Broadband ISP Frontier Just Keeps Happily Ripping People Off With Bogus Fees, And Zero Real Repurcussions

from the do-not-pass-go,-do-not-collect-$200 dept

When you're a natural monopoly in America you get away with a lot. Take for example Frontier Communications, which has spent the last few years stumbling in and out of bankruptcy while dodging no shortage of scandals, including allegations of subsidy fraud. Last year, Frontier got a light wrist slap for fraudulently charging its customers a "rental" fee for modems they already owned. The company also paid a tiny $900,000 fine last year to Washington State AG Bob Ferguson for using bogus fees to rip off the company's captive subscriber base.

Of particular annoyance in consumer complaints has been the company's $4 per month "Internet Infrastructure Surcharge," which is a completely nonsensical, bullshit charge the company levies below the line. The surcharge doesn't really go to "infrastructure" (that's what your entire bill is for). What it does do is give Frontier a way to continually increase consumer prices while falsely advertising a lower rate. Other ISPs engage in similar behavior with little real penalty (see CenturyLink's "Internet Cost Recovery" fee).

While the $900,000 Washington State AG fine is semi-helpful, like most US regulatory "penalties" it's a tiny fraction of the money made via the dubious business practice. And while the company stopped charging the fee in Washington, it still charges it across the rest of its 22 state footprint. Note that Frontier has 3,735,000 broadband subscribers, each paying $4 a month in completely erroneous surcharges. That's nearly $15 million in bullshit charges in just one month, or $180 million in dodgy revenue every year.

Facing only a light wrist slap for the practice, Frontier seems intent on doubling down on this behavior. The company this week announced it will be bumping the fee to $7 per month. Frontier attempted to explain away the bogus surcharge this way:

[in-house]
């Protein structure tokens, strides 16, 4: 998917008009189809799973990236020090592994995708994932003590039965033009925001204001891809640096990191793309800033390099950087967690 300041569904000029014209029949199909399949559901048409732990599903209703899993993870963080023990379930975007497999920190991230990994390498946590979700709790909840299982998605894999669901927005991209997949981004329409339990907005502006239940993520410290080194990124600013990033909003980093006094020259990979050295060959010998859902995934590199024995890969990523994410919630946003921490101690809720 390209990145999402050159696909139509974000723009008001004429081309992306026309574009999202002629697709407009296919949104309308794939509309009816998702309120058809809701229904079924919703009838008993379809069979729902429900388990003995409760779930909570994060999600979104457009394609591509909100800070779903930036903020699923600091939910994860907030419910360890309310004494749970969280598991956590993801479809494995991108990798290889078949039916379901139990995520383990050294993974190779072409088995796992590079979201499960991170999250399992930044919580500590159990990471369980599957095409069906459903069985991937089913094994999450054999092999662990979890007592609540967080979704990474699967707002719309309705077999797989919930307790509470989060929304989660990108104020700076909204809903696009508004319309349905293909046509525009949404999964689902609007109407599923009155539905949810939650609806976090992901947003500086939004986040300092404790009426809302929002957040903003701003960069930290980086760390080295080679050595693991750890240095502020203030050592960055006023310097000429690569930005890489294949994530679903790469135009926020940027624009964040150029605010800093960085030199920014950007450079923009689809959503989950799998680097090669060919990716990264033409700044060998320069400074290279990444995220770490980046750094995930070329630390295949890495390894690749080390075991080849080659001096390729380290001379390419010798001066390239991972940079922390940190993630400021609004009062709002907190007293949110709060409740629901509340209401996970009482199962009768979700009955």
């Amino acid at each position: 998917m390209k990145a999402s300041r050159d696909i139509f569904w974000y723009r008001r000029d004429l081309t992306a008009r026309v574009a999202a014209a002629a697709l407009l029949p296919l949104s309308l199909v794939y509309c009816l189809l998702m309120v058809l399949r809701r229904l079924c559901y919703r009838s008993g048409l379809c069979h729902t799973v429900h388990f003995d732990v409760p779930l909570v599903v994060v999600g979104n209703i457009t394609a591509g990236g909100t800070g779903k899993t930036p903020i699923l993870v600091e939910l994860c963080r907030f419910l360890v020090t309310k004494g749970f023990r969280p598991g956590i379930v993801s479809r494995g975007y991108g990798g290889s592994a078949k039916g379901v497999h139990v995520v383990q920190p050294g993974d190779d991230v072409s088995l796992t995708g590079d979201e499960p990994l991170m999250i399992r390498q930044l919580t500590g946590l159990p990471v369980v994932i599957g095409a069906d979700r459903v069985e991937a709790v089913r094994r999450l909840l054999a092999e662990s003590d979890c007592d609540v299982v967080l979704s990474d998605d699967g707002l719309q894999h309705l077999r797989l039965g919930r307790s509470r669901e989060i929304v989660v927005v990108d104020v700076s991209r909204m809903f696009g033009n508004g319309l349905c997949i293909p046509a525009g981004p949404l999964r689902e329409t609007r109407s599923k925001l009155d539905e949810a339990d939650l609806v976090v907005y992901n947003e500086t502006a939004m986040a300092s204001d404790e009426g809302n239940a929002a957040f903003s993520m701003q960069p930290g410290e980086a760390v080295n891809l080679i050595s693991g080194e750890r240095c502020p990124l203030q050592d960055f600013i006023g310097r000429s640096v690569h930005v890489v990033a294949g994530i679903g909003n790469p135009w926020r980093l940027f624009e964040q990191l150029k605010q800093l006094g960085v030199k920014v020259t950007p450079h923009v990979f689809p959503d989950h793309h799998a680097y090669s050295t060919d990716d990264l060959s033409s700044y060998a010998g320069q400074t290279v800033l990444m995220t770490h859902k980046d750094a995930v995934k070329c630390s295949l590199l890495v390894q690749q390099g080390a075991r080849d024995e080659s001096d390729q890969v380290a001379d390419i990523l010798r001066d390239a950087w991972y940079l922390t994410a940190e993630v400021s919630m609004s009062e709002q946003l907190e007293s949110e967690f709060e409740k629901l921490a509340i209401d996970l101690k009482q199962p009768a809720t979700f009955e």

"The increase applies to Frontier customers based on individual service packages and reflects increasing maintenance and other network costs, including the rapidly rising costs of supporting our customers' increased Internet traffic and usage, and consumer demand for greater bandwidth, services, and other requirements that affect our Internet network. Customers on price-lock and promotional pricing will not see this increase until their terms expire."

But again, "maintenance and other network costs" is what the entirety of your bill is for, and the fee's real purpose is to help the iSP engage in false advertising on pricing.

Despite decades of this, federal regulators at the FCC have largely been utterly pathetic on this issue. While there was some basic rules requiring at least some transparency in pricing baked into the FCC's net neutrality rules, those were gutted by industry lobbyists during the Trump administration repeal. This kind of misleading pricing could also be mitigated via policies that push more competition to market, but since most US markets lack competitive options, and building more competitive options tends to upset politically powerful telecom monopolies, we usually only pay lip service to that concept as well.